Fixing Screen Resolutions
So now you’re logged in as root -and you’re probably looking at a screen that’s displaying 800×600 pixels. That is actually too small to run the Oracle Universal Installer correctly, so we have to bump it up a bit. Trouble is, if you look in System > Preferences > Display you’ll find that you’ve only got two resolutions listed -and one of them is actually worse (i.e., smaller) than we’ve currently got! So this isn’t the fix we require.
The real answer is to install the VirtualBox Guest Additions, which are a set of drivers that make the virtual machine behave more like a real one, including having a decent set of display options.
Installing the guest additions is easy provided you used my Kickstart file to build your VM. If you didn’t, you will probably be missing the correct kernel-devel files needed to have the guest additions compiled properly: you’ll have to fix that up yourself before you can proceed.
Otherwise, just click the VirtualBox Devices > Install Guest Additions menu options:
This will ‘insert’ a virtual CD containing the “guest additions” for the virtual machine -which include a new video driver for better screen resolutions. As that virtual CD gets inserted, it should cause this dialog to appear:
If you click [OK] at this point, followed by [Run], a terminal window will automatically open and various bits of configuration will take place:
As you see, everything installs fine. So now you press [Enter] and then log out. Logging out causes the X server to re-start, so the graphics pick up on the fact that new drivers exist. As soon as you log out, therefore, you should see the screen resolution improve dramatically:
(You can’t tell from these thumbnails, of course! But if you click on the one above, you’ll see it opens as a much larger image than any thumbnail before it manages to do).
Actually, you might find the new screen resolution a bit too big! If that’s true, log back on as root and use System > Preferences > Display to pick a more suitable resolution. 1024×768 is the usable minimum -and what I’ll be using from this point.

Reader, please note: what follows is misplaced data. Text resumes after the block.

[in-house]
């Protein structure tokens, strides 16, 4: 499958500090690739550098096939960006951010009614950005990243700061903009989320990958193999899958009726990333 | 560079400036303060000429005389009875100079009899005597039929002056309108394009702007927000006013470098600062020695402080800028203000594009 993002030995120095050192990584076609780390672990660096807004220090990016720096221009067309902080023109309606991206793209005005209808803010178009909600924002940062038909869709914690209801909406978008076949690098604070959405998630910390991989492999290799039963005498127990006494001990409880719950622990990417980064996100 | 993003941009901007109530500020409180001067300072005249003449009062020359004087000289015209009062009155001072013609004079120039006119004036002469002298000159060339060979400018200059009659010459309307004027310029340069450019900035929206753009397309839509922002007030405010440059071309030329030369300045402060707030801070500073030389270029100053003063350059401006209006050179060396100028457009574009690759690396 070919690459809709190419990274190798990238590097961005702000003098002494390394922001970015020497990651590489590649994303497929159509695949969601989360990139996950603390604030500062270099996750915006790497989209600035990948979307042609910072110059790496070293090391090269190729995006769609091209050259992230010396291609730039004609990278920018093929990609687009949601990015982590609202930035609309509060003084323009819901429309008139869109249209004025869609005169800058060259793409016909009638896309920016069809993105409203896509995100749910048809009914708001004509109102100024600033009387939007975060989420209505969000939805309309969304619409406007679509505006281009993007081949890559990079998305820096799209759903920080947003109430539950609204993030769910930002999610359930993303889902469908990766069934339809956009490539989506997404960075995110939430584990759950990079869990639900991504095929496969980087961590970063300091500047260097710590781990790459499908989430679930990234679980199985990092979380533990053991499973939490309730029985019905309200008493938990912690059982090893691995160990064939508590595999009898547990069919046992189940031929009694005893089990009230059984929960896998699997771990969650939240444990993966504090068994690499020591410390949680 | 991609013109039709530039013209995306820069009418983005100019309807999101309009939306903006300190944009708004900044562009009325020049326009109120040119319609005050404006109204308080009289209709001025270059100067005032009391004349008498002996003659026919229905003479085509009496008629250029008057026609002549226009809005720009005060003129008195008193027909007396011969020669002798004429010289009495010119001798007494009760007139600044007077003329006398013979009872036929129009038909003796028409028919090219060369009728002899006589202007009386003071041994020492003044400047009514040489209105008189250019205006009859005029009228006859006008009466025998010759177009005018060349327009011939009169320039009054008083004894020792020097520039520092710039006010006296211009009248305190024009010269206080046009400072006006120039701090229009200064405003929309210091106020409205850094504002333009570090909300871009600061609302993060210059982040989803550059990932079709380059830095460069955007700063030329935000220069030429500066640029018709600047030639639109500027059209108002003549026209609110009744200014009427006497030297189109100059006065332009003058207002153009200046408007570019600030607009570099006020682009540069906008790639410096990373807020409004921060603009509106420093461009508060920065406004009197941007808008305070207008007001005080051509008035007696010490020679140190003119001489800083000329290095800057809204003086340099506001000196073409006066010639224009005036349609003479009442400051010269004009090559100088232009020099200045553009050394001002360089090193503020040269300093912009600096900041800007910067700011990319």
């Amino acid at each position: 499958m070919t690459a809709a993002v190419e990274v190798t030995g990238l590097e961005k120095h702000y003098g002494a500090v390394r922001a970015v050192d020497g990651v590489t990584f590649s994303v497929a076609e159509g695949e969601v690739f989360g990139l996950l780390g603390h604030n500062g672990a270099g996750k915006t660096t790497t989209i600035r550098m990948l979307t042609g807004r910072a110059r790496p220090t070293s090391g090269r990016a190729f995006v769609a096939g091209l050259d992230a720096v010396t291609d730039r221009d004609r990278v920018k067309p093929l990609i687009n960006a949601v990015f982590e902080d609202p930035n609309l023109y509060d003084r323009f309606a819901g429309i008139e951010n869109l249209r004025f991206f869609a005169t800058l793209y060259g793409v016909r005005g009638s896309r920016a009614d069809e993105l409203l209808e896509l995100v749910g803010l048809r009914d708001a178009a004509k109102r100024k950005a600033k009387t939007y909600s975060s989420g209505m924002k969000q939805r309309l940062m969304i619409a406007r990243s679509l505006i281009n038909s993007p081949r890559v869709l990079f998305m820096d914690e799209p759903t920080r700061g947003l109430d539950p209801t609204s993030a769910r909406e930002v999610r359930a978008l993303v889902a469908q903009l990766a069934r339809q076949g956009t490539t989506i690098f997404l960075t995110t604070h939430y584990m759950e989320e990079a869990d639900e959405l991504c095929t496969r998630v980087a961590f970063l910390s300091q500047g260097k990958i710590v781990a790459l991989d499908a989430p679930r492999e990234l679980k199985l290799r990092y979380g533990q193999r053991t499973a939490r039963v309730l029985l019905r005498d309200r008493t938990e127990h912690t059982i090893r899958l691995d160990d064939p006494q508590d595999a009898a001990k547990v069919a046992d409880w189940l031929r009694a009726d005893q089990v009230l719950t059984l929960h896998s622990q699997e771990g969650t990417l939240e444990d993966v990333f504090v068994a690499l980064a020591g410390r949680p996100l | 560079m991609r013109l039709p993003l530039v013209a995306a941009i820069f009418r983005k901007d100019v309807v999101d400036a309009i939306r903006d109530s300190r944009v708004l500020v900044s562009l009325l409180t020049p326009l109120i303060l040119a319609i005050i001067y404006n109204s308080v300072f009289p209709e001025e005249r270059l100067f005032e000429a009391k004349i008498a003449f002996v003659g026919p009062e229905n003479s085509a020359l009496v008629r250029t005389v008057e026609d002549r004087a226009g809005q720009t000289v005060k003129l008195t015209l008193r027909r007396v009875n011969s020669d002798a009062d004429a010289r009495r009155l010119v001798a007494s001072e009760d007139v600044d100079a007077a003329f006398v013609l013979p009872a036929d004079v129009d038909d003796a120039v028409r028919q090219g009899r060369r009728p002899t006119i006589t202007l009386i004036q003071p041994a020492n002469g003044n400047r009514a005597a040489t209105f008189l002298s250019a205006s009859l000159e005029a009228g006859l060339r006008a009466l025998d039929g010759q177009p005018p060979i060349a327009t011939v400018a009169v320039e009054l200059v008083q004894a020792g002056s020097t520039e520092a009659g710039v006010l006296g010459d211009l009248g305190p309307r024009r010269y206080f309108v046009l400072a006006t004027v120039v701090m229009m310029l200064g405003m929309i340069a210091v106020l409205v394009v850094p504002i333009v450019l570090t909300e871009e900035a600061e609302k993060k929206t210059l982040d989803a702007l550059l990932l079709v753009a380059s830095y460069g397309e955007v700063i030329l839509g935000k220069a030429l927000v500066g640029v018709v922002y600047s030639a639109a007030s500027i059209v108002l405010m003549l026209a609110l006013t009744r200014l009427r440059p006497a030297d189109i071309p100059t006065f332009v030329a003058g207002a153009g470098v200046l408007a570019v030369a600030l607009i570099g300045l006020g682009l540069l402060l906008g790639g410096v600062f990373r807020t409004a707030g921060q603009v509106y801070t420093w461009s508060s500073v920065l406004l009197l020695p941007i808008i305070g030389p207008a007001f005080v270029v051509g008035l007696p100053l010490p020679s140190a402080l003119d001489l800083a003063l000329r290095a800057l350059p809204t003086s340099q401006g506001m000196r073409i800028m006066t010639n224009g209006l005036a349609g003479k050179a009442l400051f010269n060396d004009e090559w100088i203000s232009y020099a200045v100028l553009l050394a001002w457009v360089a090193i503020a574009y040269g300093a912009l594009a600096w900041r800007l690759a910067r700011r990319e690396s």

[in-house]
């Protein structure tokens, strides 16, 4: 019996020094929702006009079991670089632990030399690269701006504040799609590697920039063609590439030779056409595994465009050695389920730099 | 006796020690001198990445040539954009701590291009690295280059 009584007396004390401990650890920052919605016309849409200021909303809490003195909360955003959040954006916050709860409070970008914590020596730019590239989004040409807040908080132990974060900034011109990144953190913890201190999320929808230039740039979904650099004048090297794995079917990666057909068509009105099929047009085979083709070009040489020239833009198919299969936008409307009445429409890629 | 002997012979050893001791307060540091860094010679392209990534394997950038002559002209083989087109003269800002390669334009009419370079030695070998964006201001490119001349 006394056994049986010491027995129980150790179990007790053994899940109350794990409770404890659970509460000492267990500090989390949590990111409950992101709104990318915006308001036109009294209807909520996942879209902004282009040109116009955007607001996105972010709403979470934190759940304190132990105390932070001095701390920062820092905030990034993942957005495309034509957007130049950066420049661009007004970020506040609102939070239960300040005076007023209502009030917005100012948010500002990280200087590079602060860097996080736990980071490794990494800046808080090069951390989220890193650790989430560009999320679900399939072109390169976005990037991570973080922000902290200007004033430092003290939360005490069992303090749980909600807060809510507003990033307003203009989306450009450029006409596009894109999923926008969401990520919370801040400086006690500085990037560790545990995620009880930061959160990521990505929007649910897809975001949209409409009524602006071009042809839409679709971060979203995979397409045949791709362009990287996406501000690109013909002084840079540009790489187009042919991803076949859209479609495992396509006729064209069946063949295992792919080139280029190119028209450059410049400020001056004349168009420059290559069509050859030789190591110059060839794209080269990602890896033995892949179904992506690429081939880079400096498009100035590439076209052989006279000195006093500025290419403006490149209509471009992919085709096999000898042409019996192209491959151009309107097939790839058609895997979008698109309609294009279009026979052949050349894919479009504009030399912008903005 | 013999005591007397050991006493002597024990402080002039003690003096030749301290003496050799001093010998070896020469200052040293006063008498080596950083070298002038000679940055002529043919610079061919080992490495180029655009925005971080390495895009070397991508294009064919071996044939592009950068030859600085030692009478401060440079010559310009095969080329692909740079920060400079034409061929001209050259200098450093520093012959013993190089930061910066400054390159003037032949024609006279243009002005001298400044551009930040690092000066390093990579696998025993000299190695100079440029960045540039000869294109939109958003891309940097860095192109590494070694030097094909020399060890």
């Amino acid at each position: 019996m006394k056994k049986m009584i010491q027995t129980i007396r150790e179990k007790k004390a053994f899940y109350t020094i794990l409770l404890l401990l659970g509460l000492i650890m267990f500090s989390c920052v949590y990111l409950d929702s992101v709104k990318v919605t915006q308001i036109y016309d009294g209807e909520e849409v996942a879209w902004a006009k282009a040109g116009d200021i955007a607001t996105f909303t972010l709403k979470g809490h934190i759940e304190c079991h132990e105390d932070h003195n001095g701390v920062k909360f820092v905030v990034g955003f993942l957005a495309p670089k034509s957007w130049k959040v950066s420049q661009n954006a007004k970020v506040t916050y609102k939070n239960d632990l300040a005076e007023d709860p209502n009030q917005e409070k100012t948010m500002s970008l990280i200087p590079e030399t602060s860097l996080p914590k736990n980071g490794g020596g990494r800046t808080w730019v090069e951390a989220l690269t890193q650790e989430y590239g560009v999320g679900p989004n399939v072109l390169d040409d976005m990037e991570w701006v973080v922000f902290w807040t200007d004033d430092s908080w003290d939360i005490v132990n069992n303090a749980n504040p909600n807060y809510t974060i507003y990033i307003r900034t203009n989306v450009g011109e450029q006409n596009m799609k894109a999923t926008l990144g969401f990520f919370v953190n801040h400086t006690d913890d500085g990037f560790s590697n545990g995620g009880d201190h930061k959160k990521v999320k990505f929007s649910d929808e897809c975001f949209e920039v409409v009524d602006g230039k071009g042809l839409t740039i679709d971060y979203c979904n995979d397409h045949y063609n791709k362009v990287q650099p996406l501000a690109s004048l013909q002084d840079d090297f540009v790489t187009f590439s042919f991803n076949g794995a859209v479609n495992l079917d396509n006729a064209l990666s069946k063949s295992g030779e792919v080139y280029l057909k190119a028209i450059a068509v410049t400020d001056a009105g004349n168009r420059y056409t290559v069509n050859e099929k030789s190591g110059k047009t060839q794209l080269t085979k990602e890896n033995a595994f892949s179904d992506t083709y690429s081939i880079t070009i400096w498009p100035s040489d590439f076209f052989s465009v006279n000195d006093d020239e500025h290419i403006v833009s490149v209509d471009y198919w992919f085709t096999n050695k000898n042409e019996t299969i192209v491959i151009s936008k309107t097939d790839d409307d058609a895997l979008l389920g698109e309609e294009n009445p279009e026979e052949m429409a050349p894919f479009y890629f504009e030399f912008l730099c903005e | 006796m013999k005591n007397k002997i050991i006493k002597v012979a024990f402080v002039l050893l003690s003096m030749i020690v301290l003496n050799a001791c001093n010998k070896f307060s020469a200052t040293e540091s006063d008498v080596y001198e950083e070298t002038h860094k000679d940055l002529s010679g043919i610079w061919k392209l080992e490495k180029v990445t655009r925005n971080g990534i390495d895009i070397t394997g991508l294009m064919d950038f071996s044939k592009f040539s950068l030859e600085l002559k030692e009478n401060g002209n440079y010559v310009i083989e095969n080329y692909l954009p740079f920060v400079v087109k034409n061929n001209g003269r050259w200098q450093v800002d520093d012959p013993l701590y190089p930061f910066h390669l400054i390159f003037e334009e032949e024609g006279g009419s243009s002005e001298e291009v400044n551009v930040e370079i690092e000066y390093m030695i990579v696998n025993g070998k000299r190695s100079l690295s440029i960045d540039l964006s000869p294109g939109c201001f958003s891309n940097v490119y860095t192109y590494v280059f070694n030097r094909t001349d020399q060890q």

Incidentally, you might take this opportunity to right-click the ‘VBOXADDITIONS…’ CD icon which will still be displayed on your desktop: select Eject from the context menu and it will disappear.
Preparing to Install Oracle
At this point, your virtual machine build is complete and you’re logged onto it as root. All that remains by way of preliminaries is to get the Oracle software itself copied over to our new server, along with the Gladstone configuration script. This is where our Apache web server comes in handy once more!
Launch Firefox and type in these addresses in turn, choosing to save the files when prompted. Save them wherever you like, but I always save to the Downloads directory, which happens to be the default:
Obviously, replace that IP address with the actual IP address used by your virtual Apache server.
Once all the files are downloaded, open a new terminal window and issue these commands in turn:
chmod 775 Downloads/gladstone.sh
The first two commands unpack each of the Oracle software downloads and create a /root/database directory as they do so. The third command simply deletes the zip files once they’ve both been unpacked -you only need the unpacked software, not its compressed file sources: